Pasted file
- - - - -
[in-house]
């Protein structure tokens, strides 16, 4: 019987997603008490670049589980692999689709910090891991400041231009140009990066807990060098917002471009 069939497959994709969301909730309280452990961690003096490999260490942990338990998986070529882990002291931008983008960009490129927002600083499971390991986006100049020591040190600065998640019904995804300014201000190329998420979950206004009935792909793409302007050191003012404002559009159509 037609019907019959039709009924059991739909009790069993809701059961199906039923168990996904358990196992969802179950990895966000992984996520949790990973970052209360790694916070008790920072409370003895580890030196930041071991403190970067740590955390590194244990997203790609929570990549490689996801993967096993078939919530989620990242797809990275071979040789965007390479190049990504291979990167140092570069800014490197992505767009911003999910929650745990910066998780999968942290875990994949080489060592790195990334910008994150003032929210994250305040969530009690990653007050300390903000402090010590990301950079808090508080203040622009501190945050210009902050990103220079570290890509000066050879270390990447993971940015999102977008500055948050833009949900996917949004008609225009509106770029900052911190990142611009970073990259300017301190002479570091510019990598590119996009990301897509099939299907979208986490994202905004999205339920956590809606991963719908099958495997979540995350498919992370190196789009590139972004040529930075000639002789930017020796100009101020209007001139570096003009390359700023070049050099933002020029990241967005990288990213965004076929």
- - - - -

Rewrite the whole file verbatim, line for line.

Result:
[in-house]
């Protein structure tokens, strides 16, 4: 019987997603008490670049589980692999689709910090891991400041231009140009990066807990060098917002471009 069939497959994709969301909730309280452990961690003096490999260490942990338990998986070529882990002291931008983008960009490129927002600083499971390991986006100049020591040190600065998640019904995804300014201000190329998420979950206004009935792909793409302007050191003012404002559009159509 037609019907019959039709009924059991739909009790069993809701059961199906039923168990996904358990196992969802179950990895966000992984996520949790990973970052209360790694916070008790920072409370003895580890030196930041071991403190970067740590955390590194244990997203790609929570990549490689996801993967096993078939919530989620990242797809990275071979040789965007390479190049990504291979990167140092570069800014490197992505767009911003999910929650745990910066998780999968942290875990994949080489060592790195990334910008994150003032929210994250305040969530009690990653007050300390903000402090010590990301950079808090508080203040622009501190945050210009902050990103220079570290890509000066050879270390990447993971940015999102977008500055948050833009949900996917949004008609225009509106770029900052911190990142611009970073990259300017301190002479570091510019990598590119996009990301897509099939299907979208986490994202905004999205339920956590809606991963719908099958495997979540995350498919992370190196789009590139972004040529930075000639002789930017020796100009101020209007001139570096003009390359700023070049050099933002020029990241967005990288990213965004076929």